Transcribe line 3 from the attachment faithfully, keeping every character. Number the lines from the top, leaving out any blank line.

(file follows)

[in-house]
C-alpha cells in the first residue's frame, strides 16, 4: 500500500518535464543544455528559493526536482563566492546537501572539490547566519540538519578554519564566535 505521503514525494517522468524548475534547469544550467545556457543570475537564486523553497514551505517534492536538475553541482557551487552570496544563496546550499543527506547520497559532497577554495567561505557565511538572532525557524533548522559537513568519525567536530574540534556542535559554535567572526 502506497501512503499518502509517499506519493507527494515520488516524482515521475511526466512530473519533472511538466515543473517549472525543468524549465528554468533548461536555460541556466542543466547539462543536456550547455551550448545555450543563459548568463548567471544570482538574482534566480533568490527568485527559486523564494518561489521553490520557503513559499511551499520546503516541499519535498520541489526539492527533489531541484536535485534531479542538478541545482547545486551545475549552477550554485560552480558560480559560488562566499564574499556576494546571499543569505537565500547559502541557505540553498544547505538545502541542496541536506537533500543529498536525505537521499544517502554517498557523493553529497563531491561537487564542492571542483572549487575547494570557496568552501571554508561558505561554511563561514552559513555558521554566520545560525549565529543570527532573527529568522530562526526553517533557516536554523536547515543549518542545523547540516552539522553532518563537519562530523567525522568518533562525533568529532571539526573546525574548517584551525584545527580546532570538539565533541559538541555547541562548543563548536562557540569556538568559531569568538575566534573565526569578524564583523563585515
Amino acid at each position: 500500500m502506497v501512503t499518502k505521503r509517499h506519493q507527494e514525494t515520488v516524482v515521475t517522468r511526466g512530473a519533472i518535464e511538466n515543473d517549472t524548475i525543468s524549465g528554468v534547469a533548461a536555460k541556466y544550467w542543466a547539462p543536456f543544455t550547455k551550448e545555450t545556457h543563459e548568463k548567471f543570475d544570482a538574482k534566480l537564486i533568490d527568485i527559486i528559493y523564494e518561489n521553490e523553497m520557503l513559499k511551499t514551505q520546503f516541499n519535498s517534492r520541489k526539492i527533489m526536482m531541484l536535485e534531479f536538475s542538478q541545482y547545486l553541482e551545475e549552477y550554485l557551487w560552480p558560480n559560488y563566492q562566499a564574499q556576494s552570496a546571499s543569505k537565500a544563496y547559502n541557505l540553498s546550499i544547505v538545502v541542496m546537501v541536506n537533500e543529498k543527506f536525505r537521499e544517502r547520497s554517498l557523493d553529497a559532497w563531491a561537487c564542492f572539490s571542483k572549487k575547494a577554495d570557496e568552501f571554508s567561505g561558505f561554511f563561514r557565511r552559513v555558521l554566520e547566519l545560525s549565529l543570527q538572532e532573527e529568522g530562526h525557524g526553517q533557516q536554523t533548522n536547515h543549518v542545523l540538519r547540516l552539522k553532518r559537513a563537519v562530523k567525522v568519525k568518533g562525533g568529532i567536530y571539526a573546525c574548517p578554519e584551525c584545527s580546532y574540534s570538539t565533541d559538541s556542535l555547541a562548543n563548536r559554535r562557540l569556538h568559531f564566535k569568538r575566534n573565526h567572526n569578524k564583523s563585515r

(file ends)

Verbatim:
Amino acid at each position: 500500500m502506497v501512503t499518502k505521503r509517499h506519493q507527494e514525494t515520488v516524482v515521475t517522468r511526466g512530473a519533472i518535464e511538466n515543473d517549472t524548475i525543468s524549465g528554468v534547469a533548461a536555460k541556466y544550467w542543466a547539462p543536456f543544455t550547455k551550448e545555450t545556457h543563459e548568463k548567471f543570475d544570482a538574482k534566480l537564486i533568490d527568485i527559486i528559493y523564494e518561489n521553490e523553497m520557503l513559499k511551499t514551505q520546503f516541499n519535498s517534492r520541489k526539492i527533489m526536482m531541484l536535485e534531479f536538475s542538478q541545482y547545486l553541482e551545475e549552477y550554485l557551487w560552480p558560480n559560488y563566492q562566499a564574499q556576494s552570496a546571499s543569505k537565500a544563496y547559502n541557505l540553498s546550499i544547505v538545502v541542496m546537501v541536506n537533500e543529498k543527506f536525505r537521499e544517502r547520497s554517498l557523493d553529497a559532497w563531491a561537487c564542492f572539490s571542483k572549487k575547494a577554495d570557496e568552501f571554508s567561505g561558505f561554511f563561514r557565511r552559513v555558521l554566520e547566519l545560525s549565529l543570527q538572532e532573527e529568522g530562526h525557524g526553517q533557516q536554523t533548522n536547515h543549518v542545523l540538519r547540516l552539522k553532518r559537513a563537519v562530523k567525522v568519525k568518533g562525533g568529532i567536530y571539526a573546525c574548517p578554519e584551525c584545527s580546532y574540534s570538539t565533541d559538541s556542535l555547541a562548543n563548536r559554535r562557540l569556538h568559531f564566535k569568538r575566534n573565526h567572526n569578524k564583523s563585515r